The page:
Thursday, April 25, 2019
Home » Tag Archives: biomimicry

Tag Archives: biomimicry

Dive of the RoboBee

The Harvard RoboBee, designed in Wood's lab, is a microrobot, smaller than a paperclip, that flies and hovers like an insect, flapping its tiny, nearly invisible wings 120 times per second. (Photo credit: Harvard Microrobotics Lab.)

In 1939, a Russian engineer proposed a “flying submarine” — a vehicle that can seamlessly transition from air to water and back again. While it may sound like something out of a James Bond film, engineers have been trying to design functional aerial-aquatic vehicles for decades …

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Bio-inspired robotic finger looks, feels and works like the real thing

The finger was placed under the manipulandum while it was locked to measure the maximum force each SMA actuator was capable of applying. (b) The manipulandum was subsequently unlocked and a spring was placed between the two sides to measure the force and displacement of the finger with a compliant object. (Photo credit: FAU)

Inspired by both nature and biology, Erik Engeberg of Florida Atlantic University has designed a novel robotic finger that looks and feels like the real thing. The robotic finger uses shape memory alloy (SMA), a 3D CAD model of a human finger, a 3D printer, and a unique thermal …

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Designing Robots that Move Easily Over Loose Sand

Sceloporus olivaceus moves through test bed. (Photo credt: Qian, Zhang, Horff, Umbanhowar, Full, Goldman)

Soft steps and large feet allow animals and robots to maintain high speeds on loose soil and sand. These findings, reported recently in Bioinspiration & Biomechanics, offer a new insight into how animals respond to different terrain, and how robots can learn from them. The researchers, based …

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Gaining Insight on Robotic Vision From Insects

University of Adelaide Ph.D. student Zahra Bagheri and supervisor Professor Benjamin Cazzolato with a vision system that uses algorithms based on insect vision. (Photo credit: University of Adelaide.)

A new research project seeks to improve robot vision by applying findings from research on insect and human sight. As a part of their work, the researchers built a virtual reality simulation, in which an artificial intelligence system pursued an object. The findings were recently published …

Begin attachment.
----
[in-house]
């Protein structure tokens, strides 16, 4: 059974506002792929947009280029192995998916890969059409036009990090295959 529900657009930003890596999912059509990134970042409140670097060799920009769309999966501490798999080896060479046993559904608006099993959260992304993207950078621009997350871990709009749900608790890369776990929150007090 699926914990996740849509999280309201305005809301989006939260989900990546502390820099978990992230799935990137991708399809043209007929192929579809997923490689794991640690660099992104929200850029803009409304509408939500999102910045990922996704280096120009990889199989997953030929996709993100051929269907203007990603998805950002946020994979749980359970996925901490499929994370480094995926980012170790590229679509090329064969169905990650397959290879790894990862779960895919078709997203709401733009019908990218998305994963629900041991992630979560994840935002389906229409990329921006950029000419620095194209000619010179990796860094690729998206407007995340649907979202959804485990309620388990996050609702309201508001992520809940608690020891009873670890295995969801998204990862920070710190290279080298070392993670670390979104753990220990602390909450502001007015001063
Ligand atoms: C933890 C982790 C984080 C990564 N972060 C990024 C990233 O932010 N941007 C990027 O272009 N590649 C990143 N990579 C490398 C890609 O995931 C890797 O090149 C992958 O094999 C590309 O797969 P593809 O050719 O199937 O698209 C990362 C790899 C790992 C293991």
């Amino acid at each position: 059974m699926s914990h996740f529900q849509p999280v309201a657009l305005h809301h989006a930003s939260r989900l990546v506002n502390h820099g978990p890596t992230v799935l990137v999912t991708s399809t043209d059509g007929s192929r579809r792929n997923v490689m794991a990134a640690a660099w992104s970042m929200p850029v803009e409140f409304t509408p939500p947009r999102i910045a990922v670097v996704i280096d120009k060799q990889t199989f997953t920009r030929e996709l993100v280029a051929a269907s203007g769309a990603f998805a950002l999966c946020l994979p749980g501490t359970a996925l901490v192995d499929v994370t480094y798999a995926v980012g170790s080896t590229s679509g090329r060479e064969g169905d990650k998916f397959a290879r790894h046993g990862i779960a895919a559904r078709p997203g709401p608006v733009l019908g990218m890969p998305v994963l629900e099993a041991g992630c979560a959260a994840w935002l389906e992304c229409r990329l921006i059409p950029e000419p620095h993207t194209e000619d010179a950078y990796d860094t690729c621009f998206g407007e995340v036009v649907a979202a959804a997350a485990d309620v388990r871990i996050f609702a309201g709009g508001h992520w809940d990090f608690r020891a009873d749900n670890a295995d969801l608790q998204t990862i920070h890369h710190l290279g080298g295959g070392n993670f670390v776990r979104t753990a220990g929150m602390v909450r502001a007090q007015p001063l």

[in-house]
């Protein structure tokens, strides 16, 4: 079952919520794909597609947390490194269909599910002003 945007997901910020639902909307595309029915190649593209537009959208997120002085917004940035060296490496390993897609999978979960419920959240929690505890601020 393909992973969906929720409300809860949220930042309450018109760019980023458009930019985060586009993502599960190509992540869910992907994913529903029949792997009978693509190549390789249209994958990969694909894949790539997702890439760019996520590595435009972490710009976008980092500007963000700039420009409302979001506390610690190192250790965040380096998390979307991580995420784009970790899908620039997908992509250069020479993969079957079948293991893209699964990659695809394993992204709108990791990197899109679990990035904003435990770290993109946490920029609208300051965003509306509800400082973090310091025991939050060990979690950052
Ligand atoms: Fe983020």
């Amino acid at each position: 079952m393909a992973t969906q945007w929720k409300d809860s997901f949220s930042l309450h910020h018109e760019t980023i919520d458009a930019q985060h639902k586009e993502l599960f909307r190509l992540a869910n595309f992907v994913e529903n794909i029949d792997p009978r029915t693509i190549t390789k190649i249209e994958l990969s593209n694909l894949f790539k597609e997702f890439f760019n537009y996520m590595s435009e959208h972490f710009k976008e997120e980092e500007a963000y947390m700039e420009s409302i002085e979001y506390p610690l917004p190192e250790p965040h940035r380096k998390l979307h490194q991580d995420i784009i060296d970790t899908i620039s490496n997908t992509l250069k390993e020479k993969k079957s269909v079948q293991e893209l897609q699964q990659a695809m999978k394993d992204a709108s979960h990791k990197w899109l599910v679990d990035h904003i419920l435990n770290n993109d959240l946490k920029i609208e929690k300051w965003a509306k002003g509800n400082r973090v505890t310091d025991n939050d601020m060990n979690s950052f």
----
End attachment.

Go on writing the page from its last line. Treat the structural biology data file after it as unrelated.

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Robot Roach Moves Super Fast on Tiny Fiberglass Legs

The X2-VelociRoACH moves fast by increasing the frequency of its strides while keeping stride length consistent. (Photo credit: UC Berkeley.)

A new robot called the X2-VelociRoACH is setting land-speed records for small, legged robots. The bot, which weighs in at 54 grams, can run up to 4.9 m/s with stride frequencies up to 45 Hz. Built by researchers at UC Berkeley’s Biomimetic Millisystems Lab, the X2 …

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Robot Bat Glides and Jumps With Ease

MultiMo-Bat researcher Matthew Woodward stands still while his creation jumps over his head. The images of the robot in it's various stages of locomotion were taken with a high-speed video camera. Photo courtesy of Matthew Woodward.

A new robot inspired by the vampire bat can jump and glide efficiently, reaching heights of more than 9 feet. The robot, called MultiMo-Bat, was designed to explore new strategies for integrating multiple modes of mobility and enhance the performance of small-scale robotic systems. “Current works …

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Cheap, Swarming Research Robots

Colias robots provids a platform for researchers who want to study swarming but don't have a lot of money to spend on robots. Photo courtesy of University of Lincoln.

Researchers at the University of Lincoln, UK, and the Tsinghua University in China have developed an inexpensive robot called Colias, that they say is ideal for studying applications involving teams of robots working together. Named after a genus of butterfly, the robots are said to be able to …

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Combining a Human Brain with Rat Eyes for Better Navigation

Michael Milford with one of the robots he plans to use with his human-rat hybrid navigation system. Photo Courtesy of Queensland University of Technology.

Roboticists often look to the living world for guidance on locomotion. There are countless robots designed to move like animals: some run like cheetahs, others slither like snakes, and a few even fly like insects. Michael Milford thinks roboticists should consider a two-pronged, biomimetic approach to …

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